Date: Mon, 13 Feb 1995 09:01:04 -0600
From: Shana Walton swalton[AT SYMBOL GOES HERE]WHALE.ST.USM.EDU
Subject: Cajun English Dialect
I had just told the linguistic anthropoogy folks that I did my diss on
Cajun English, and so Peter Patrick asked me to post a message to this list
describing what I'd done and how I defined Cajun English.
My diss was on the uses of Cajun English as an ethnic identifier, ethnic
boundary marker for self-identifying Cajuns, especially for those who live
their lives in English these days. I did a year and a half of field work
in Terrebonne Parish. For those of y'all who know the area, I lived south
of Houma along Bayou Terrebonne in Bourg, a few miles above Montegut. I
interviewed people who were natives of Montegut, Pointe-aux-Chenes and
(over on Bayou Petit Caillou) Chauvin. I collected and analyzed oral
histories as well as recording naturally-occurring conversation (whatever
that means). Also did the sociolinguistics thing with a matched-guise test
to look for attitudes toward Cajun English.
Nothing's published. I'll be happy to share with any who'd like more info.
One chapter of the diss was devoted to a quick linguistic analysis of
Cajun English (phonology, suprasegmentals and some syntax). I completely
avoided defining Cajun English by not calling
it that. I used the word that the people who live in that area use to
refer to their own speech. Down there, they call it "flat." And people who
have heavy accents talk "flat, flat, flat." In Terrebonne Parish, the term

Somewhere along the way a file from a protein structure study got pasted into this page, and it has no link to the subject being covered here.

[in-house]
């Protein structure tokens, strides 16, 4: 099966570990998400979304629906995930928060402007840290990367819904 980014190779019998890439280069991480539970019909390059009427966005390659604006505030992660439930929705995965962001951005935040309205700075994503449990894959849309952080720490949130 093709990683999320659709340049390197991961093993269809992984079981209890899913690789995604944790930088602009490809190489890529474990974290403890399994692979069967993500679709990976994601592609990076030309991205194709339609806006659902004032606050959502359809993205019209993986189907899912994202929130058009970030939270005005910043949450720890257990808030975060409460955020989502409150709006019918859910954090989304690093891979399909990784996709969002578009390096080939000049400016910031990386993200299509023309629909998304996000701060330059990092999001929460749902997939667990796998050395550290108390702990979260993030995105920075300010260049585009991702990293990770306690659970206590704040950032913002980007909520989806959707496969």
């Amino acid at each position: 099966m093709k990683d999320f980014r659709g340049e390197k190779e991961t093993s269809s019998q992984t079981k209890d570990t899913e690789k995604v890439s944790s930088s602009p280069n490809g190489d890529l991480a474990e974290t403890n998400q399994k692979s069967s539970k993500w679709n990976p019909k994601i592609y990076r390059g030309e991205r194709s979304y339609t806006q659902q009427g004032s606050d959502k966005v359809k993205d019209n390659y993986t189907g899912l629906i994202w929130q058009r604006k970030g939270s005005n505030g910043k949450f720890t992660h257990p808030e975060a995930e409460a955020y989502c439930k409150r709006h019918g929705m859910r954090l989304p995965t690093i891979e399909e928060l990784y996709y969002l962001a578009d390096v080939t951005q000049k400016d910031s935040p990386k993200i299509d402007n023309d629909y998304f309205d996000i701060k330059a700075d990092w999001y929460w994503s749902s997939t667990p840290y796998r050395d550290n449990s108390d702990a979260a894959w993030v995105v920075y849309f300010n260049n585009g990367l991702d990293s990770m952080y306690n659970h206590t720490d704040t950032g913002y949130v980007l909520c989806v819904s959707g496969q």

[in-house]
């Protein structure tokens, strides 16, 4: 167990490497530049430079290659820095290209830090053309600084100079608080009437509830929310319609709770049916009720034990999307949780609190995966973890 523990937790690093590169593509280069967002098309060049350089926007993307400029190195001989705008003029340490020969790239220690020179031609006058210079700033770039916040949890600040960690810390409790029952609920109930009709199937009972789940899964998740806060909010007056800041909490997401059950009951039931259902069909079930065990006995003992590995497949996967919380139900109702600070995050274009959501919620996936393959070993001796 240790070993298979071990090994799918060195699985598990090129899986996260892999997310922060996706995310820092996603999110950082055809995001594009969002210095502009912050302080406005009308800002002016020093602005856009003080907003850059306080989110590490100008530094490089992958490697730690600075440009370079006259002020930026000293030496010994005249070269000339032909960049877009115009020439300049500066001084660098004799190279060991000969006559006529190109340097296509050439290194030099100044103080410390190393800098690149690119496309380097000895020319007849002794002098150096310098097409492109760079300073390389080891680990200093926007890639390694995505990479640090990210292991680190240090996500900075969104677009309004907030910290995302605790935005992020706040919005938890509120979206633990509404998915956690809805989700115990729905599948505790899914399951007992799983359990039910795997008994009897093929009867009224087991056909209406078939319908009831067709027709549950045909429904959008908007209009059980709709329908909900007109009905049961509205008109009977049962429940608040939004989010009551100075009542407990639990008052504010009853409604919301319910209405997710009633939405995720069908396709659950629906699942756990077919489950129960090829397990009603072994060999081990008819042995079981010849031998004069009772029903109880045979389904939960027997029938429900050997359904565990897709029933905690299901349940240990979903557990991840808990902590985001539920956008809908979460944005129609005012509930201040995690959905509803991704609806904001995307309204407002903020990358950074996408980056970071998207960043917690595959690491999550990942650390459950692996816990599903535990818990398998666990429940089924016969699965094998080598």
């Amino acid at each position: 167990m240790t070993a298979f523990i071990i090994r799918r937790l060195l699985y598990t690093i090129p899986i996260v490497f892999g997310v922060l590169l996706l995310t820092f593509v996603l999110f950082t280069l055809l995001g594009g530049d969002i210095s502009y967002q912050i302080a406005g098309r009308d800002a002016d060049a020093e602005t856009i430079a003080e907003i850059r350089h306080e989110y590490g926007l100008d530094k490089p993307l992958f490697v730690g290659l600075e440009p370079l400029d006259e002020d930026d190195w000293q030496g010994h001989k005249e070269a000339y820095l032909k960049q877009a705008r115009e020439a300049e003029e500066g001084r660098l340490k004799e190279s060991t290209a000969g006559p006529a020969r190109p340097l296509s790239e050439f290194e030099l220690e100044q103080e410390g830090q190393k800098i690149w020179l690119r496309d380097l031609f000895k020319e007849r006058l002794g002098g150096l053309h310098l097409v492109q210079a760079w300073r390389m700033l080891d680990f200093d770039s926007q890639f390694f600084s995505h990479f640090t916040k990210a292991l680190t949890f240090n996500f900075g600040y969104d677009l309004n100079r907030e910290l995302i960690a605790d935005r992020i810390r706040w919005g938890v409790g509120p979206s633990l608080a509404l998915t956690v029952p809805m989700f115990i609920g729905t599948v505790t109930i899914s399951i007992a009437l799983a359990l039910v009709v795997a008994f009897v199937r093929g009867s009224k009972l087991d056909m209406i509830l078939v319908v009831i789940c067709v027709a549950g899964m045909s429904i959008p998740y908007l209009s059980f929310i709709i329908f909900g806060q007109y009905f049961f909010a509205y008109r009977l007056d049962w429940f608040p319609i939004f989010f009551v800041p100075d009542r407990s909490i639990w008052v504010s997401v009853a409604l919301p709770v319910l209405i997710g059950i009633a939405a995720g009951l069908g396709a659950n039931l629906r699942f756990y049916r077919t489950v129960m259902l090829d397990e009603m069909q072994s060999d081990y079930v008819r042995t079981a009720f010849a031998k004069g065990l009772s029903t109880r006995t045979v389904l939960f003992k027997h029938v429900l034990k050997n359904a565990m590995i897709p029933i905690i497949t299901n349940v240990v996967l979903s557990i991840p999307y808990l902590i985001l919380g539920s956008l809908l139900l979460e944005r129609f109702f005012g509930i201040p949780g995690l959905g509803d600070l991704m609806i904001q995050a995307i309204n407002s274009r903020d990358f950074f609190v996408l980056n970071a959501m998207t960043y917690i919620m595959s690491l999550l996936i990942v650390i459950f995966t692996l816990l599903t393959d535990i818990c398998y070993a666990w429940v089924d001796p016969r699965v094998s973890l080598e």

is a regional AND ethnic boundary marker. For instance, you can refer to
the local Houma Indian speech as "flat," (depending on the speaker, of
course). Locals talk in general terms about how people in "south
Louisiana" (by which they mean South of New Orleans -- not the prairie
Cajuns) all talk "flat." People in Lafourche Parish as said to talk even
"flatter." Justin Wilson, many say, never talked "flat" in his life. (Talk
about a lightning rod for anger.) Several people told me that you aren't
a Cajun unless you "talk flat." The word "flat," marks different
boundaries at different times, depending on the setting, speakers, need, etc.
Carl Blyth (UT) once told me that people in Pointe Coupee (I think -- I'm
working from memory here and may have gotten the wrong parish) have the
expression, "parle plat." And Pat Mire (who did that great movie "Dance
with a Chicken") told me that growing up in Eunice he'd heard it a lot.
However, lots of prairie Cajuns have never heard the term.
Anyway, for the linguistic analysis I just got people to say, "OK, this is
flat, this isn't," etc. and then analyzed the differences between the
reports of what is and isn't flat.
There's no question in my mind, however, that when you talk about Cajun
English you *have* to deal with *regional* and *class* questions in
addition to ethnic identification. And the issues surrounding ethnic
identification are complicated as well. In Terrebonne Parish, anyway, the
label "Cajun" has as much to do with economic class, racial lines
(perceived), and recent memory as it does with who actually came over from
Nova Scotia. Or at least it does where I did my field work (among upper
working class, lower middle class folks).
Sorry for going on at such length, I just wasn't really sure what people
are interested in: questions of defining the dialect, pieces of the
phonology or suprasegmentals (which are crucial), or the surrounding
cultural milieu in which the dialect resides.
Feel free to add, question, debate, narrow the focus, or whatever.
Mississippi Oral History Program
University of Southern Mississippi
swalton[AT SYMBOL GOES HERE]whale.st.usm.edu